The silicon layer 42 is preferably grown by chemical vapor deposition (CVD) using Si2H6 as a source gas with a partial pressure of 30 mPa and a substrate temperature of approximately 600 to 900 degrees C. The silicon layer 42 is preferably grown to a thickness of 200 nm.

As further shown in FIG. 3 a, a gate insulating layer 44 is formed on the silicon layer 42. The gate insulating layer 44 is typically silicon oxide but may be another material such as oxide-nitride-oxide (ONO). An oxide may be grown by thermal oxidation of the strained silicon layer, but is preferably deposited by chemical vapor deposition.

Formed over the gate insulating layer 44 is a gate conductive layer 46. The gate conductive layer 46 typically comprises polysilicon but may alternatively comprise another material such as polysilicon implanted with germanium.

Overlying the gate conductive layer 46 is a bi-layer hardmask structure comprising a bottom hardmask layer 48, also referred to as a bottom antireflective coating (BARC), and an upper hardmask layer 50. The bottom hardmask layer 48 is typically silicon oxide (e.g. SiO2) and the upper hardmask layer 50 is typically silicon nitride (e.g. Si3N4).

The silicon germanium substrate also has formed therein shallow trench isolations 52. The shallow trench isolations may be formed by forming trenches having tapered sidewalls in the silicon germanium layer 40 and silicon layer 42, performing a brief thermal oxidation, and then depositing a layer of silicon oxide to a thickness that is sufficient to fill the trenches, such as by low pressure CVD (LPCVD) TEOS or atmospheric pressure ozone TEOS. The silicon oxide layer is then densified and planarized such as by chemical mechanical polishing or an etch back process, leaving shallow trench isolations 52 that are approximately level with the surface of the silicon layer 42.

FIG. 3 b shows the structure of FIG. 3 a after patterning of the gate conductive layer and gate insulating layer to form a gate 54 and a self-aligned gate insulator 56. Patterning is performed using a series of anisotropic etches that pattern the upper hardmask layer 50 using a photoresist mask as an etch mask, then patterns the lower hardmask layer 48 using the patterned upper hardmask layer 50 as an etch mask, then patterns the polysilicon using the patterned lower hardmask layer 48 as an etch mask, then patterns the gate insulating layer using the gate 54 as a hardmask. As shown in FIG. 3 b, the thickness of the lower hardmask layer 48 is chosen such that after patterning of the gate insulating layer, a portion of the lower hardmask layer remains on the gate as a protective cap 58.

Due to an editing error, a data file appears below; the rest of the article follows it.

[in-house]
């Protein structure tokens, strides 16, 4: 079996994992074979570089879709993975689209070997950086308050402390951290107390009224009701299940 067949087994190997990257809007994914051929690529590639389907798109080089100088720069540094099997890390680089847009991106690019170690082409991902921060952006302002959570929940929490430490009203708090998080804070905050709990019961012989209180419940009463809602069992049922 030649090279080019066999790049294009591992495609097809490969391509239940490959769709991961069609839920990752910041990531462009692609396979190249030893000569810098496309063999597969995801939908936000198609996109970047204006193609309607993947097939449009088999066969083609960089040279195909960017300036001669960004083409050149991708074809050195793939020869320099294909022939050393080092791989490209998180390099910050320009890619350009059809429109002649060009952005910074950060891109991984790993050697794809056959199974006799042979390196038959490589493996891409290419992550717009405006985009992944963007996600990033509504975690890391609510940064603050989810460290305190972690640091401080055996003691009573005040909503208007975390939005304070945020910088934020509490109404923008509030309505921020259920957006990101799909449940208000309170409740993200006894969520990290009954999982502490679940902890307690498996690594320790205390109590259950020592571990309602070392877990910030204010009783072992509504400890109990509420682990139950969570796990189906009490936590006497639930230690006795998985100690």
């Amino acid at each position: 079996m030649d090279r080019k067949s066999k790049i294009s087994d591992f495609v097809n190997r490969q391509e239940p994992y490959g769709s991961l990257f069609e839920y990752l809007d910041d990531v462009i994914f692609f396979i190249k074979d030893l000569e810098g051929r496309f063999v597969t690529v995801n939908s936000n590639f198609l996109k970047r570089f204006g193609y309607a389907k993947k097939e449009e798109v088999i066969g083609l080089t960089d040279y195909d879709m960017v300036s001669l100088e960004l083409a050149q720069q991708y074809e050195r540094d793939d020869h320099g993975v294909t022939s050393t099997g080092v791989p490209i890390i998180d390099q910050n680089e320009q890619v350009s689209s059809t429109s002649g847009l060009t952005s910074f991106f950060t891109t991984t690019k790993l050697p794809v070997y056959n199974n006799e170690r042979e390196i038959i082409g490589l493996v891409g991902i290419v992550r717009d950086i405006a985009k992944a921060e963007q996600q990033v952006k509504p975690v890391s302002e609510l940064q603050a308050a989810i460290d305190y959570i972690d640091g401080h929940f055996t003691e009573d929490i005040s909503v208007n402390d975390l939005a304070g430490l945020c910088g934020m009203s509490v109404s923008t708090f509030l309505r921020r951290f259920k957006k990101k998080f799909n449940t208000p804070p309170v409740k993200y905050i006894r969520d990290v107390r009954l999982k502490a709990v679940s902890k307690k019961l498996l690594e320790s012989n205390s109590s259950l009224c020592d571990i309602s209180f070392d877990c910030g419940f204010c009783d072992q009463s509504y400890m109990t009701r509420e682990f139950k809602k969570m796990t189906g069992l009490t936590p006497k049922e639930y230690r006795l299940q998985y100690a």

FIG. 3 c shows the structure of FIG. 3 b after formation of spacers 60 around the gate 54, the gate insulator 56 and the protective cap 58. The spacers 60 are preferably formed by deposition of a conformal layer of a protective material, followed by anisotropic etching to remove the protective material from the non-vertical surfaces to leave the spacers 60. The spacers 60 are preferably formed of silicon oxide or silicon nitride.

In an exemplary embodiment, the conformal layer used in forming the spacers 60 is deposited using a plasma enhanced chemical vapor deposition (PECVD) process. This PECVD process is preferably a high compression deposition that adds tensile strain to the silicon layer 42. High compression deposition can be achieved by biased RF power resulting in higher ion bombardment and compression to the silicon layer 42.

FIG. 3 d shows the structure of FIG. 3 c after deposition of an etch stop layer (ESL) 63 conformally over the gate 54, the protective cap 58, the spacers 60, and the silicon layer 42. In an exemplary embodiment, the etch stop layer 63 is deposited in a PECVD process with high compression as to increase tensile strain in the silicon layer 42. High compression deposition can be achieved with increased ion bombardment.

FIG. 3 e shows the structure of FIG. 3 d after deposition of an interlevel dielectric (ILD) layer 65. The ILD layer 65 is conformally deposited over the etch stop layer 63. Preferably, the ILD layer 65 is deposited in a highly compressive PECVD process. The high compression deposition increases compression in the silicon layer 42 adding tensile strain and, thereby, enhancing carrier mobility.

Other layers can be deposited, such as a liner layer or another spacer layer. Such additional layers can also be deposited with high compression deposition techniques as to increase the tensile strain in the silicon layer 42.

While the processing shown in FIGS. 3 a3 e represents a presently preferred embodiment, a variety of alternatives may be implemented. Accordingly, a variety of embodiments in accordance with the invention may be implemented. In general terms, such embodiments encompass a MOSFET that includes a strained silicon channel region on a silicon germanium layer, and source and drain regions formed in silicon regions that are provided at opposing sides of the gate. The depth of the source and drain regions does not extend beyond the depth of the silicon regions, thus reducing the detrimental junction leakage and parasitic capacitance of conventional silicon germanium implementations.